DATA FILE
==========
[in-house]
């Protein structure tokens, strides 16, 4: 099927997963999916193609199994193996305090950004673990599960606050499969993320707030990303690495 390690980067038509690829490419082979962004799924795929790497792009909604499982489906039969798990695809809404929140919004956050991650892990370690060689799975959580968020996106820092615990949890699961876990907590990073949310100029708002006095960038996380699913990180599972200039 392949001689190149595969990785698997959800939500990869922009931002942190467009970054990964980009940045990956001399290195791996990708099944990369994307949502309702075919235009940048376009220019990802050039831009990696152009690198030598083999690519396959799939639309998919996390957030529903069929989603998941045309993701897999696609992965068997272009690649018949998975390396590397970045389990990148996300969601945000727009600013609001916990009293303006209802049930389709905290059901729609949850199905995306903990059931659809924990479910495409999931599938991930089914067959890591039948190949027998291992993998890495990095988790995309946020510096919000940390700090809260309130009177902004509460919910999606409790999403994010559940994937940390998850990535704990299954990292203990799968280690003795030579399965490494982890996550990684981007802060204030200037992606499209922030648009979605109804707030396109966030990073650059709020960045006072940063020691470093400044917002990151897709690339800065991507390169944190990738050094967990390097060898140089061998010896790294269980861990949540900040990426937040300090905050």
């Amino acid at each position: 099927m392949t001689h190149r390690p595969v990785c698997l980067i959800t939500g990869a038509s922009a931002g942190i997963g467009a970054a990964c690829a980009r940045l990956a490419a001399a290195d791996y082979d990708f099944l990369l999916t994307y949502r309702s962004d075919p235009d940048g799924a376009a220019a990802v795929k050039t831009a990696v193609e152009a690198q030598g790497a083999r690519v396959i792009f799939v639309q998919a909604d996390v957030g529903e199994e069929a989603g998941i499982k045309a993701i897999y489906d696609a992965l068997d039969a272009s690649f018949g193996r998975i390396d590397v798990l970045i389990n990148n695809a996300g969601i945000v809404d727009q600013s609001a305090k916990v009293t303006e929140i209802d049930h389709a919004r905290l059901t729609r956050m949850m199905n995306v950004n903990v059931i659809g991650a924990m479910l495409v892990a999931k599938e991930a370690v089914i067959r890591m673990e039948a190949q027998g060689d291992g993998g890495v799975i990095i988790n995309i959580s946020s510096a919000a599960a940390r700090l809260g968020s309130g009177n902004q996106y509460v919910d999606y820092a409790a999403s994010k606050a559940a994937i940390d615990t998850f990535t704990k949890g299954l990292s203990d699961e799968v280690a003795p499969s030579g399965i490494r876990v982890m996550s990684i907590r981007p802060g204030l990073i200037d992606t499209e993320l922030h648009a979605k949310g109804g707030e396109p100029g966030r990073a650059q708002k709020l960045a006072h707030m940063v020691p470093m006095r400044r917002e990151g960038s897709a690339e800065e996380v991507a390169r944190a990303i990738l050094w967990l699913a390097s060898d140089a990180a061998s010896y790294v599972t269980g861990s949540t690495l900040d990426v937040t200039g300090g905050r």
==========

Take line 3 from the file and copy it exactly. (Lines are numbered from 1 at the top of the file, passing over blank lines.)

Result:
């Amino acid at each position: 099927m392949t001689h190149r390690p595969v990785c698997l980067i959800t939500g990869a038509s922009a931002g942190i997963g467009a970054a990964c690829a980009r940045l990956a490419a001399a290195d791996y082979d990708f099944l990369l999916t994307y949502r309702s962004d075919p235009d940048g799924a376009a220019a990802v795929k050039t831009a990696v193609e152009a690198q030598g790497a083999r690519v396959i792009f799939v639309q998919a909604d996390v957030g529903e199994e069929a989603g998941i499982k045309a993701i897999y489906d696609a992965l068997d039969a272009s690649f018949g193996r998975i390396d590397v798990l970045i389990n990148n695809a996300g969601i945000v809404d727009q600013s609001a305090k916990v009293t303006e929140i209802d049930h389709a919004r905290l059901t729609r956050m949850m199905n995306v950004n903990v059931i659809g991650a924990m479910l495409v892990a999931k599938e991930a370690v089914i067959r890591m673990e039948a190949q027998g060689d291992g993998g890495v799975i990095i988790n995309i959580s946020s510096a919000a599960a940390r700090l809260g968020s309130g009177n902004q996106y509460v919910d999606y820092a409790a999403s994010k606050a559940a994937i940390d615990t998850f990535t704990k949890g299954l990292s203990d699961e799968v280690a003795p499969s030579g399965i490494r876990v982890m996550s990684i907590r981007p802060g204030l990073i200037d992606t499209e993320l922030h648009a979605k949310g109804g707030e396109p100029g966030r990073a650059q708002k709020l960045a006072h707030m940063v020691p470093m006095r400044r917002e990151g960038s897709a690339e800065e996380v991507a390169r944190a990303i990738l050094w967990l699913a390097s060898d140089a990180a061998s010896y790294v599972t269980g861990s949540t690495l900040d990426v937040t200039g300090g905050r």